Package tourists zip to Agra and race around the Golden Triangle. Dreaded hippies and stoned Israelis migrate between the beaches of Goa and the mountains of Himachal Pradesh. Aspiring yogis and Buddhists head to Dharamshala and Rishikesh. Self-proclaimed spiritual gurus get lost in Varanasi. Indian families head to the mountains in summer, only emerging from their cars for photo ops.
That’s not to say the places I mentioned aren’t worth your while (protip: they are), or that these generalizations are always 100% true, but after you’ve explored a bit of India, I think you’ll find yourself nodding in agreement.
India has enough to offer to last a lifetime, far beyond the main sights frequented by the masses and immortalized by glossy postcards. If you’re open to exploring off the beaten tourist track, it’s possible to go months without seeing foreign tourists. Or any tourists, for that matter.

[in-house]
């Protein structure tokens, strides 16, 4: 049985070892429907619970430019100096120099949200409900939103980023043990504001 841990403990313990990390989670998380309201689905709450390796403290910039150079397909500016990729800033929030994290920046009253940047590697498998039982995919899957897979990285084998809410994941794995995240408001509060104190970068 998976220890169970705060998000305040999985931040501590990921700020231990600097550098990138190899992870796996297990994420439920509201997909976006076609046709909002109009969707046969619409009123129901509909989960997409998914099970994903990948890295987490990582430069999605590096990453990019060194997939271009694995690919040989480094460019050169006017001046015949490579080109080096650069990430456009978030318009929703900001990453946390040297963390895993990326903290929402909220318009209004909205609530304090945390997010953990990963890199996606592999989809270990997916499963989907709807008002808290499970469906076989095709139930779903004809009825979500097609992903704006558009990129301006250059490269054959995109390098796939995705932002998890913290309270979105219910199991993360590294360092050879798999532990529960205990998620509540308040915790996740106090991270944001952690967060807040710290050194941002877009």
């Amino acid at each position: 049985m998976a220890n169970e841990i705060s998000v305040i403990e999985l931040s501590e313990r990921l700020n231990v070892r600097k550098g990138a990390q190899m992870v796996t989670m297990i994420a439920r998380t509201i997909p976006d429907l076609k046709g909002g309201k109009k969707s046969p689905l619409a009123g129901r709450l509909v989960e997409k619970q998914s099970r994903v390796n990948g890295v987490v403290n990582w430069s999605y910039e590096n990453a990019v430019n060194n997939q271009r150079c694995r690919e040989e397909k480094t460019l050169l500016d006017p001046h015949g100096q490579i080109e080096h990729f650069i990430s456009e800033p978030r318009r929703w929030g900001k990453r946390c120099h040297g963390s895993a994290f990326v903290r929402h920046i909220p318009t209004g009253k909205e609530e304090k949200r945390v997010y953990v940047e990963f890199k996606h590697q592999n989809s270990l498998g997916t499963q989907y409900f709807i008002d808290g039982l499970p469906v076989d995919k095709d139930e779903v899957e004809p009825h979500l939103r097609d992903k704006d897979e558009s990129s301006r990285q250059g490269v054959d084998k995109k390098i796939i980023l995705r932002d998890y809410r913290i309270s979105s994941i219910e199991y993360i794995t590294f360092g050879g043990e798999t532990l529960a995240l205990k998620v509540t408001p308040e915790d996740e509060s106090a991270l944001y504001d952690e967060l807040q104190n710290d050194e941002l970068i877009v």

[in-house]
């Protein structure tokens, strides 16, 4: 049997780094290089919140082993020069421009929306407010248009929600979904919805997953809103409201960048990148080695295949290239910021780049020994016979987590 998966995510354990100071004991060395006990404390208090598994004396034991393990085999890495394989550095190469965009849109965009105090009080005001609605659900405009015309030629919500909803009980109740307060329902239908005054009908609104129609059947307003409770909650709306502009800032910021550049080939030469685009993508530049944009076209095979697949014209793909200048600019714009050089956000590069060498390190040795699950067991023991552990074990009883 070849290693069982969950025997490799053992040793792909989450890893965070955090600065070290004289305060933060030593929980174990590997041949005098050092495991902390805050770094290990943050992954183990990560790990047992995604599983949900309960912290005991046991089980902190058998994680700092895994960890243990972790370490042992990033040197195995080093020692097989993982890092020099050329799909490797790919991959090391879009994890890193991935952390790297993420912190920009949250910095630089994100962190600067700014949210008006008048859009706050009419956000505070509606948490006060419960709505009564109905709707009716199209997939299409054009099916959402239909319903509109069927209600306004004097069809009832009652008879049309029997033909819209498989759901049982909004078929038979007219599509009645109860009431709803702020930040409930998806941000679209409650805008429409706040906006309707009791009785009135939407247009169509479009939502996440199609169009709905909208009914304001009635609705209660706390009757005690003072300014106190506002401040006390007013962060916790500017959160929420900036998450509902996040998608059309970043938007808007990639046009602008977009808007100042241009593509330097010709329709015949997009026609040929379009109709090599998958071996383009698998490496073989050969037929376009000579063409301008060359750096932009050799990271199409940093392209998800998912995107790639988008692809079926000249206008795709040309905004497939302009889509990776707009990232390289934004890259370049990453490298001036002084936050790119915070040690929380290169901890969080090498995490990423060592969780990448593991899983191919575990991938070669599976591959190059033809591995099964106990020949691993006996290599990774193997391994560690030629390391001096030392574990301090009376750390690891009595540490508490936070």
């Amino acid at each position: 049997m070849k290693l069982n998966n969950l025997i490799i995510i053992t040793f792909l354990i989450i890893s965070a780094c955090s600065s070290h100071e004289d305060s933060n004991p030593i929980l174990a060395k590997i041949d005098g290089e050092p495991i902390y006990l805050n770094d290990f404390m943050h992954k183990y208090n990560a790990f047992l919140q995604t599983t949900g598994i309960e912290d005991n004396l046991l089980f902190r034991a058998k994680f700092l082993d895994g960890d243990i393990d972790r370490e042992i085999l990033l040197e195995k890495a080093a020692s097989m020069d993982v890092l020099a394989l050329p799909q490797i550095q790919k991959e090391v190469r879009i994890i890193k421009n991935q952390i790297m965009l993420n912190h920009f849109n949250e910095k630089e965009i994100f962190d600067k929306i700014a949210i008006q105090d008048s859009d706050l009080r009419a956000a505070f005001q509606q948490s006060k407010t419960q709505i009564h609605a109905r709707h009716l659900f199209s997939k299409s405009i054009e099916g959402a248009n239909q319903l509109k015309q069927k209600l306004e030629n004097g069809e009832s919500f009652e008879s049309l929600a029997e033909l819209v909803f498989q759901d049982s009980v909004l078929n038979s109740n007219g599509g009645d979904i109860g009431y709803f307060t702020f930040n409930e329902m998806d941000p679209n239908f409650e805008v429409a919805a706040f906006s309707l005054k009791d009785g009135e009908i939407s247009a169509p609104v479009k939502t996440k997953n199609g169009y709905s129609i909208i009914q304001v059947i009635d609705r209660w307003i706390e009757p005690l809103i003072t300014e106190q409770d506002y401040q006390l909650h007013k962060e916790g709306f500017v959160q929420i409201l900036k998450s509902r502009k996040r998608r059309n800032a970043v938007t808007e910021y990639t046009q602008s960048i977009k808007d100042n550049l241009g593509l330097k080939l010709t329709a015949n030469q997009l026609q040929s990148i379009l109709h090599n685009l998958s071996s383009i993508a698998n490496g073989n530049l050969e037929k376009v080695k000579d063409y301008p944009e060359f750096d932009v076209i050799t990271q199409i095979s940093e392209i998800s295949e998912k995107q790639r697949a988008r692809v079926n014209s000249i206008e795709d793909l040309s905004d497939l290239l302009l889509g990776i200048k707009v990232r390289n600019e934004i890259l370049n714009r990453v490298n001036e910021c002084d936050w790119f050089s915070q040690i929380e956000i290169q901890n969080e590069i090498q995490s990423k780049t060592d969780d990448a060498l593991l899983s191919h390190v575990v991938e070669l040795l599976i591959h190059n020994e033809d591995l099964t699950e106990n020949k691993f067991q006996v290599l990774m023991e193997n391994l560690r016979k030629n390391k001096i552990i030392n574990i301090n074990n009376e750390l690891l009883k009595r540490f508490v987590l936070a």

Read more: My favorite destinations off the beaten track in India
There is something for literally everyone (except germophobes).
India has temples and palaces gilded and golded and carefully crafted enough to make even the most jaded history buff feel something in their pants.
From islands in azure waters to sprawling rainforested hills to soaring Himalayan mountains, the country’s landscapes are sure to titillate the boldest of outdoor adventurers.
India’s rich culinary scene can tickle the pickiest foodies’ taste buds, and the country has more arts, dances, and colorful traditions to overwhelm the most cultured traveler.
Tea aficionados can sip locally grown golden brews in West Bengal, hash connoisseurs can smoke hand rubbed cream in Himachal Pradesh, and textile buffs can get lost in the intricate weaving traditions of Gujarat.
There’s something for almost every kind of tourist in India. The only thing you won’t find en masse is cleanliness. So, germophobes, you should probably stay home. Or, y’know, bring a lot of hand sanitizer.
It’s the most diverse country in the world.